Fed official warns UK tax cuts increase risk of global recession as sterling tumbles

Raphael Bostic from US central bank’s Atlanta branch warns of ‘uncertainty’ after pound touches record low

The UK government’s new fiscal plan has increased economic uncertainty and raised the odds of a global recession, a top official at the US central bank warned after sterling touched an all-time low.

Speaking while the pound whipsawed as traders digested UK chancellor Kwasi Kwarteng’s £45 billion (€50 billion) tax-cutting package, Raphael Bostic, president of the Atlanta branch of the Federal Reserve, said the plan “has really increased uncertainty and ... caused people to question what the trajectory of the economy is going to be”.

Asked whether the plan and resulting volatility would increase the chances that the world economy tips into recession, Bostic said: “It doesn’t help.”

“A basic tenet of economics is more uncertainty leads to less engagement by consumers and businesses,” he said. “The key question will be, what does this mean for ultimately weakening the European economy, which is an important consideration for how the US economy is going to perform.”


The Bank of England and UK treasury battled on Monday to calm market turmoil after the pound hit a record low against the dollar. The pound hit an early-morning low of $1.035 against the US currency, with the Bank of England later issuing a statement saying it would “not hesitate to change interest rates” to keep inflation under control.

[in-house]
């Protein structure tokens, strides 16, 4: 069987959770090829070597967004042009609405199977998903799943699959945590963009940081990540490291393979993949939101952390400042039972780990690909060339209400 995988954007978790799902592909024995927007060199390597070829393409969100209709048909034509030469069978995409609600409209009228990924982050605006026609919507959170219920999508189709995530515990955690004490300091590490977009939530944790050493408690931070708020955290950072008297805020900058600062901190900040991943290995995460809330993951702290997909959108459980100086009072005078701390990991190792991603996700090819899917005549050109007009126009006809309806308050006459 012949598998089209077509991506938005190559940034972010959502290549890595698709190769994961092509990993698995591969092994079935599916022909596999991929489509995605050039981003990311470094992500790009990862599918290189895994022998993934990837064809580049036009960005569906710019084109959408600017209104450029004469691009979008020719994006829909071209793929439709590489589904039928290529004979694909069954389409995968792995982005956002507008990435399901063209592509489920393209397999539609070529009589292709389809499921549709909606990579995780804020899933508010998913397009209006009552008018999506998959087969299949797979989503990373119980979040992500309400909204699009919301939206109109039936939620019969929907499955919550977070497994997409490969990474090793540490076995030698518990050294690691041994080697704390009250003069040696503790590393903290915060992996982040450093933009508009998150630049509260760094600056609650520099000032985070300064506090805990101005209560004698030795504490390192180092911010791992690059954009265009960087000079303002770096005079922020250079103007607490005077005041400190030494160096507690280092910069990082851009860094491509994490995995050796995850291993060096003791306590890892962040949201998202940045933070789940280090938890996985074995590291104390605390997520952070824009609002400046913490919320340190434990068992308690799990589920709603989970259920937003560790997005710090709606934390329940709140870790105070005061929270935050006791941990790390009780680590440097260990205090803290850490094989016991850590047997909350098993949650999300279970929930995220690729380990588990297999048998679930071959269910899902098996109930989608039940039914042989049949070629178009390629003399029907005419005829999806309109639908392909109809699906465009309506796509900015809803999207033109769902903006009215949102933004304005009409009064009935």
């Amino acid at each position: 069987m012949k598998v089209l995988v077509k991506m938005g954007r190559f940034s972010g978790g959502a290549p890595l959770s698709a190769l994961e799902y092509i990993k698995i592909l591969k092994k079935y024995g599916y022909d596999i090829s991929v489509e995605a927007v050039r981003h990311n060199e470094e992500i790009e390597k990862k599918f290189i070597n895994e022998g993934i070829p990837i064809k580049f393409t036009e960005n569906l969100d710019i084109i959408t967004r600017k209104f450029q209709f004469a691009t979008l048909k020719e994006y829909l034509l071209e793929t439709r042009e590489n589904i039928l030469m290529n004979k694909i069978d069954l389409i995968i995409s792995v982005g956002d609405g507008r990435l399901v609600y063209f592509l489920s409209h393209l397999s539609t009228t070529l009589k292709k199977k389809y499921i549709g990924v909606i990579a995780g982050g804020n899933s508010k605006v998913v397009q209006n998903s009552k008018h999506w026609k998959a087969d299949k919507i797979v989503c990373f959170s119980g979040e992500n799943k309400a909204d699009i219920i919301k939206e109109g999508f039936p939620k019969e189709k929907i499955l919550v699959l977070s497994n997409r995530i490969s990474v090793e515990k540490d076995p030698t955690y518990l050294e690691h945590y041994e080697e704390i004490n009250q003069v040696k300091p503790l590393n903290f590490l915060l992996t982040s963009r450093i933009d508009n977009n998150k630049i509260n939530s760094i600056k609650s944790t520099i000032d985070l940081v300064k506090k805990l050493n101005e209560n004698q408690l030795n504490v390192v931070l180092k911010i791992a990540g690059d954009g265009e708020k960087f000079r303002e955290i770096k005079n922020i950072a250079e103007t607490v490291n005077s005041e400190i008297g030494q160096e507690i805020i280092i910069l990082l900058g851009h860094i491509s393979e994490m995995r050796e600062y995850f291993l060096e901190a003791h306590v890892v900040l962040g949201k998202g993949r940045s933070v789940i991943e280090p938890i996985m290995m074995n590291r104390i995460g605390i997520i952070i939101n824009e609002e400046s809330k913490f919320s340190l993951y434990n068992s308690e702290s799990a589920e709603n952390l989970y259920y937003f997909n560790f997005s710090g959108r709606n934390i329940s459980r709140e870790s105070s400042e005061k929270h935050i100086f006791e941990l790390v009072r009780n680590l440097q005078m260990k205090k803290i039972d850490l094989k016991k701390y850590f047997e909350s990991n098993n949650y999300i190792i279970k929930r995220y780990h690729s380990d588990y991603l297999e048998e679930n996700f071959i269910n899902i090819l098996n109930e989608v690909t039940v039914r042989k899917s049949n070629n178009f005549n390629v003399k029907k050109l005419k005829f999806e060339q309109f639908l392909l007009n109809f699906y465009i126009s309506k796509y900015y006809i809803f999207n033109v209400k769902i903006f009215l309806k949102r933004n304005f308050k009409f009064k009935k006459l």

Bostic’s comments came on the heels of a warning from Susan Collins, president of the Fed’s Boston branch, who said an external shock could tip the US economy into a recession.

Speaking at an event yesterday, Collins, whose tenure began in July, highlighted the challenges facing the Fed as it confronts price pressures that have proven much harder to root out than anticipated while spreading to a broad range of sectors.

“A significant economic or geopolitical event could push our economy into a recession as policy tightens further,” said Collins, who is a voting member on the Federal Open Market Committee (FOMC) this year and the first black woman to lead one of the bank’s branches.

She added: “Moreover, calibrating policy in these circumstances will be complicated by the fact that some effects of monetary policy work with a lag.”

Collins and Bostic are among the first top Fed officials to make public remarks since the central bank last week implemented its third consecutive 0.75 percentage point rate rise and signalled further large increases to come.

Most officials see the federal funds rate rising to 4.4 per cent by year-end before peaking at 4.6 per cent in 2023. It hovers between 3 per cent and 3.25 per cent.

“Actions taken by the FOMC since March, together with the guidance provided in its most recent projections, illustrate policymakers’ resolve to address high inflation expeditiously and prevent it from becoming entrenched in expectations,” Collins said.

In a discussion after her remarks, Collins said it was “quite likely that inflation is near peaking and perhaps may have peaked already”.

However, she noted there were some limitations to the Fed’s tools, particularly with regard to relieving supply-related bottlenecks and labour shortages that have helped push inflation up to its highest level in about four decades.

Like other officials, Collins thinks the jobs losses accompanying this tightening cycle could be less severe than in the past.

Because employers have struggled to find workers — resulting in one of the tightest labour markets in decades — most officials see the unemployment rate rising only as high as 4.4 per cent in the coming years from 3.7 per cent. — Copyright The Financial Times Limited 2022